Holy Imitation: Imitatio Christi and the Subversion of Gender Roles in the Lives of Francis and Clare of Assisi

Hannah G. Ellingson, University of Puget Sound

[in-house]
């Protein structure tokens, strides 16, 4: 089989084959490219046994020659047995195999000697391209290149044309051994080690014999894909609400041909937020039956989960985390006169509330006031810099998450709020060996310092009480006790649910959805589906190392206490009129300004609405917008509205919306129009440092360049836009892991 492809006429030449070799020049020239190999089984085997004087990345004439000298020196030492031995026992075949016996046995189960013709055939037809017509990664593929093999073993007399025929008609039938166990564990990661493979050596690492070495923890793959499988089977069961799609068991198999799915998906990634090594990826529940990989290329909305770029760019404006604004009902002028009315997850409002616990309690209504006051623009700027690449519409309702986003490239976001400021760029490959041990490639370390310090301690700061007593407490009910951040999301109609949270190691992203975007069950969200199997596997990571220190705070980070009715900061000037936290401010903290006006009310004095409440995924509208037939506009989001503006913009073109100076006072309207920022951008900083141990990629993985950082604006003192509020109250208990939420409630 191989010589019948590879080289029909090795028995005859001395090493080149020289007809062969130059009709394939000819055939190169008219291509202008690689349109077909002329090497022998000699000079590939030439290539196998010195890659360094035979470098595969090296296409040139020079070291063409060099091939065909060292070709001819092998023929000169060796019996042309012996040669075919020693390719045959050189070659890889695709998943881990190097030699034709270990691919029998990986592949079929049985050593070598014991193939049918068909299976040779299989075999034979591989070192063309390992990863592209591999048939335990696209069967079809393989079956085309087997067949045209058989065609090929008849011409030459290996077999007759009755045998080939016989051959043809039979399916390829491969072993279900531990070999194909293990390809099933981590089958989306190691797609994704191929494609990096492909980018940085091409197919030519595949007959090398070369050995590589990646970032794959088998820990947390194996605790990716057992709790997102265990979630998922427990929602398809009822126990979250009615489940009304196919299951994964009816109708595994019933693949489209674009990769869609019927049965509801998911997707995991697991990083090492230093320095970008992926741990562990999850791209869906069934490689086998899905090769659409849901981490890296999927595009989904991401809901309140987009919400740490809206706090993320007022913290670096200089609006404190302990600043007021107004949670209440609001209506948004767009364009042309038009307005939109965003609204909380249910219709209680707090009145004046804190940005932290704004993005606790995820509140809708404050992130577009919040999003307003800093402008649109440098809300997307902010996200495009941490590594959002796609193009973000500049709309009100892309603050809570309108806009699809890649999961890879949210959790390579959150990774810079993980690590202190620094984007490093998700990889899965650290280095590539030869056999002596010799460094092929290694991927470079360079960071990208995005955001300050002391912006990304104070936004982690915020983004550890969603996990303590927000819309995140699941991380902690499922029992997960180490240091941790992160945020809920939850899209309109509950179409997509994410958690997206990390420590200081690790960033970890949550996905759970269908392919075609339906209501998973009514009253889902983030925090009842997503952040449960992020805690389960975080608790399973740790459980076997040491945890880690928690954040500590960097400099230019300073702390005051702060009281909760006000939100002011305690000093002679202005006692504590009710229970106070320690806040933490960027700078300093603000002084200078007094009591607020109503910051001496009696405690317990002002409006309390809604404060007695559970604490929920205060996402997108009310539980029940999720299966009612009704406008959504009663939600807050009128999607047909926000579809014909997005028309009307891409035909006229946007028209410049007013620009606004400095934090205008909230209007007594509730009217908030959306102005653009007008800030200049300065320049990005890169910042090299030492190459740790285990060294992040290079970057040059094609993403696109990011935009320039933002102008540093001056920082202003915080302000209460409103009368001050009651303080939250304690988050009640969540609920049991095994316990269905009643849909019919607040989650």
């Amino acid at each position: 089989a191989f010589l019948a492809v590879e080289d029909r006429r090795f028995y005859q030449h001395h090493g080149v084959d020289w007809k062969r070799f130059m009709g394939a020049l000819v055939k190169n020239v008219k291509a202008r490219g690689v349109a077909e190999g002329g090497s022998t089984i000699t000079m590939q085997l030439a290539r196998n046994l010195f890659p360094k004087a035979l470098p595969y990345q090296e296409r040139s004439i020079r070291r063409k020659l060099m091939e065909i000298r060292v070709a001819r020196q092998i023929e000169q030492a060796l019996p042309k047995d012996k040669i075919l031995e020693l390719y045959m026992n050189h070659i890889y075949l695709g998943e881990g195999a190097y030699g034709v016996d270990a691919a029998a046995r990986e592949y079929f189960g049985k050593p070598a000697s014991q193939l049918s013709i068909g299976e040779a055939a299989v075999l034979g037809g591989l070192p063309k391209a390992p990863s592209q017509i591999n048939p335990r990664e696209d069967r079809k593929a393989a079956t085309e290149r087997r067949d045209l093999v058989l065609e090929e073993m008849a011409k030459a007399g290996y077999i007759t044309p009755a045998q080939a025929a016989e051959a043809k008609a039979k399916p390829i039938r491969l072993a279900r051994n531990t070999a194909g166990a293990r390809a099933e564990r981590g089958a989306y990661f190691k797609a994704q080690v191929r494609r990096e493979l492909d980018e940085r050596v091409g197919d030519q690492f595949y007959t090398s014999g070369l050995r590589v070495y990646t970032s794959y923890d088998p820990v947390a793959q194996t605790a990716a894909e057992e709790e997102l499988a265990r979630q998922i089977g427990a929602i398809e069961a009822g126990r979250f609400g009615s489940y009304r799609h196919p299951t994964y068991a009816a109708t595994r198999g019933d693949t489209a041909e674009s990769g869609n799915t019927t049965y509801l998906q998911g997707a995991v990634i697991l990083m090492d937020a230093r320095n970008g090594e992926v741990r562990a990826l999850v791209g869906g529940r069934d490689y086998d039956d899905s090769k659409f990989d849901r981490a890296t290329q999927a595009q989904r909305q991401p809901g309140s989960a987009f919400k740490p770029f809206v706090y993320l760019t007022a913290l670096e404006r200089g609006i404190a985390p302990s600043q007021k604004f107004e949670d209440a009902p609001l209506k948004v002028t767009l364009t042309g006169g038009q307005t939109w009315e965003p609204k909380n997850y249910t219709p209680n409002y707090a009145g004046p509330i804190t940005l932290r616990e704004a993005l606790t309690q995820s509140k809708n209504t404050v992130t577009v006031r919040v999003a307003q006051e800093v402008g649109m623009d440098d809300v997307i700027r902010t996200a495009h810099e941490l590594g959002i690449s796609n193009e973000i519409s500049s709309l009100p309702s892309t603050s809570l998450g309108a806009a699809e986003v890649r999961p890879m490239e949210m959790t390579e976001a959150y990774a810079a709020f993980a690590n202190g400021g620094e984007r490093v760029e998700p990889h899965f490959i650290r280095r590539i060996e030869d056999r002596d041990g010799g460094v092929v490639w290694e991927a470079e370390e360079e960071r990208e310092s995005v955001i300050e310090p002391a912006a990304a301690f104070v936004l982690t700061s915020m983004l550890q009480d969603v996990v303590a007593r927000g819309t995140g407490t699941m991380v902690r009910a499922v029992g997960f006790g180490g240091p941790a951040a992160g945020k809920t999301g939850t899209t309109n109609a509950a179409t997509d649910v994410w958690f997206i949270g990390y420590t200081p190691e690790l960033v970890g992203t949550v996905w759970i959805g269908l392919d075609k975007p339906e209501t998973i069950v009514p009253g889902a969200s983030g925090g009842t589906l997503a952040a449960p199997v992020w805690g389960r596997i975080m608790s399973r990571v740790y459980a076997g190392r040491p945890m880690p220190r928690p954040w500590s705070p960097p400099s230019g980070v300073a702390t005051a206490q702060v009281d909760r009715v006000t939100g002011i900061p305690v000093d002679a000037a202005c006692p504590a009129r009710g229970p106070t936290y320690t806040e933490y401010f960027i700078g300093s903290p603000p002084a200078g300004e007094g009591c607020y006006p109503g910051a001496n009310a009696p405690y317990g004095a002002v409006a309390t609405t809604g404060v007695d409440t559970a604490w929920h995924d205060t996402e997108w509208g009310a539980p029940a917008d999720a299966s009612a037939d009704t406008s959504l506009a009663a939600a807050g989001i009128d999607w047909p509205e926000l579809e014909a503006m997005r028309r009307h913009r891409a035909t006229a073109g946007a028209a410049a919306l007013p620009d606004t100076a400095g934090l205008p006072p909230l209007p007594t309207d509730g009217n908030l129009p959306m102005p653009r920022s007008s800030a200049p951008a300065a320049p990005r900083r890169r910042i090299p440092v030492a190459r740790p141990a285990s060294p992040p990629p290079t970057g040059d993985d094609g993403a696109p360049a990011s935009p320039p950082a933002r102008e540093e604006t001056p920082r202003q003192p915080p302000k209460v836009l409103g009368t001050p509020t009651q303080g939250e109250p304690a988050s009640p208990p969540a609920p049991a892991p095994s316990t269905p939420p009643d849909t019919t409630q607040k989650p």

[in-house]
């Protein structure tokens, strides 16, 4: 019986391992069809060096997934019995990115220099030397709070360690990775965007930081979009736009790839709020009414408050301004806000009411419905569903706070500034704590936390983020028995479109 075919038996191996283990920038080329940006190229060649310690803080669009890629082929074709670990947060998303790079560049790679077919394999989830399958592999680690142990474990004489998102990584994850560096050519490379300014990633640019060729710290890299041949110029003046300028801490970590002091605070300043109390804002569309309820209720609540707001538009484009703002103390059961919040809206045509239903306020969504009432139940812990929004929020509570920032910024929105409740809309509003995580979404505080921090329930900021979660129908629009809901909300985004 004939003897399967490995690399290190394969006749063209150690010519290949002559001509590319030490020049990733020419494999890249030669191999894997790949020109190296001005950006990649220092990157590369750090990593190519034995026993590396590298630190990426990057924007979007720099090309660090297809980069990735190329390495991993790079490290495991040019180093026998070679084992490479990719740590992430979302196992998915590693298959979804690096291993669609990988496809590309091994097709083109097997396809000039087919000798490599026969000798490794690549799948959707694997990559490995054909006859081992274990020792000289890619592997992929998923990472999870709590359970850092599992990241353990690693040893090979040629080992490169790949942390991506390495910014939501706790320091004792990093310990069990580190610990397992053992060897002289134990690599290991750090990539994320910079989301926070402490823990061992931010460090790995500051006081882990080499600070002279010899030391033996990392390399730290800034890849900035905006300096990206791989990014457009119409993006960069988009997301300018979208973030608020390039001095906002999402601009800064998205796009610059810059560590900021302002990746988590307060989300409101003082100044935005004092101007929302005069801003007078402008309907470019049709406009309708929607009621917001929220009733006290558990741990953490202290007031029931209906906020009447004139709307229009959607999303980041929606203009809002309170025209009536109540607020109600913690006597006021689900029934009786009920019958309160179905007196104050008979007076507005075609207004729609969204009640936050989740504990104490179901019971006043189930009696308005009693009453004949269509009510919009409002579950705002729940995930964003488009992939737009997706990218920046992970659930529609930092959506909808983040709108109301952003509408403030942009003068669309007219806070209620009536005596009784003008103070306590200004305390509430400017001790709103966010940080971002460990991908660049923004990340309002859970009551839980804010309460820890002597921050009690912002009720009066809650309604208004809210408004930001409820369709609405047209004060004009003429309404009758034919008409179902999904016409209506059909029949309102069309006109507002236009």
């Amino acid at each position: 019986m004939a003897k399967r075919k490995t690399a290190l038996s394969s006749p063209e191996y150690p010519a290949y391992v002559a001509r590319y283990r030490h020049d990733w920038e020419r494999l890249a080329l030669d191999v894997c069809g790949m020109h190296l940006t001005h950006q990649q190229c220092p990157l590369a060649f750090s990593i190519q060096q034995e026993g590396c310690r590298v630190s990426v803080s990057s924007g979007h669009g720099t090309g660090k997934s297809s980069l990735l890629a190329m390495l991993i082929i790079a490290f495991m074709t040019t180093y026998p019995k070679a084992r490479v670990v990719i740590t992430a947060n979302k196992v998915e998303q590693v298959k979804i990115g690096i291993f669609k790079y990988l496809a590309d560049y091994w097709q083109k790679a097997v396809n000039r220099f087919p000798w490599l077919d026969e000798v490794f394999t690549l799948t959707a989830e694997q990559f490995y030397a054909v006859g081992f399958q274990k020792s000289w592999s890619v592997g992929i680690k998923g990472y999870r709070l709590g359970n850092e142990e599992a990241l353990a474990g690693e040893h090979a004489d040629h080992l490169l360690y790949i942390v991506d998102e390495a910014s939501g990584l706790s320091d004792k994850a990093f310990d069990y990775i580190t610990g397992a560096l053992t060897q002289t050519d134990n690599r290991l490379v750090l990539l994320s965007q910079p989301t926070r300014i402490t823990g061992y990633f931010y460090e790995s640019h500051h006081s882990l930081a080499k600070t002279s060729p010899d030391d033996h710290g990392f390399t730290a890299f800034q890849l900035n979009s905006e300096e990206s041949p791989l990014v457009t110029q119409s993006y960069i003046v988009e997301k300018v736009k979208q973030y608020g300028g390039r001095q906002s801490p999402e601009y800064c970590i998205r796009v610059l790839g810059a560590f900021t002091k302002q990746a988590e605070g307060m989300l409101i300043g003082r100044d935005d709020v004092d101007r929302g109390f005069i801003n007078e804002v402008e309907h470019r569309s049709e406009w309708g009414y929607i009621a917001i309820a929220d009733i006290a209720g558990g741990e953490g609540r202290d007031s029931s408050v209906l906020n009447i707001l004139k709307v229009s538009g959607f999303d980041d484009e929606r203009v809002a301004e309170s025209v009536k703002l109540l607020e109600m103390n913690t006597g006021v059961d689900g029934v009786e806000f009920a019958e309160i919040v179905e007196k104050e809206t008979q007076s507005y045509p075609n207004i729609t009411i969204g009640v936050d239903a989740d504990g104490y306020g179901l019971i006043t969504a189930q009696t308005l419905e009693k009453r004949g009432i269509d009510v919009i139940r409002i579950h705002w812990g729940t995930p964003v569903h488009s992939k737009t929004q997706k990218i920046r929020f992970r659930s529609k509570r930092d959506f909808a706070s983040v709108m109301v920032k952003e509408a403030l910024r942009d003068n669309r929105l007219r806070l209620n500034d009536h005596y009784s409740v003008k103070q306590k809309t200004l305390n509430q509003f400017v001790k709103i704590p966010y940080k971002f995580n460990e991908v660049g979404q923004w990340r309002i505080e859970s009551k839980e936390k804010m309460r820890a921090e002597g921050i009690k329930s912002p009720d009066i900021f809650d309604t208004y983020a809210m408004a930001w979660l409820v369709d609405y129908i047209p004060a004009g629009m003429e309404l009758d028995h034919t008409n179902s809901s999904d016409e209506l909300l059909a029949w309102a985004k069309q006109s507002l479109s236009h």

As the study of gender has rapidly advanced in the past several decades, its application to the field of history has become somewhat outdated. This project seeks to apply modern theories of gender as a social construction to the social and religious context of thirteenth-century Northern Italy in order to gain a more balanced perspective of two of its most prominent figures, Saints Francis and Clare of Assisi, as gendered individuals. I focus on the imitatio Christi, or imitation of Christ’s humanity, which was a common practice among medieval Christians. Using Francis and Clare as examples, I argue that imitatio Christi enabled behavior contradictory to medieval models of both masculinity and femininity. This is possible due to the unique figure of Christ, whose existence as both fully human and fully divine calls into question the legitimacy of identity within a binary model.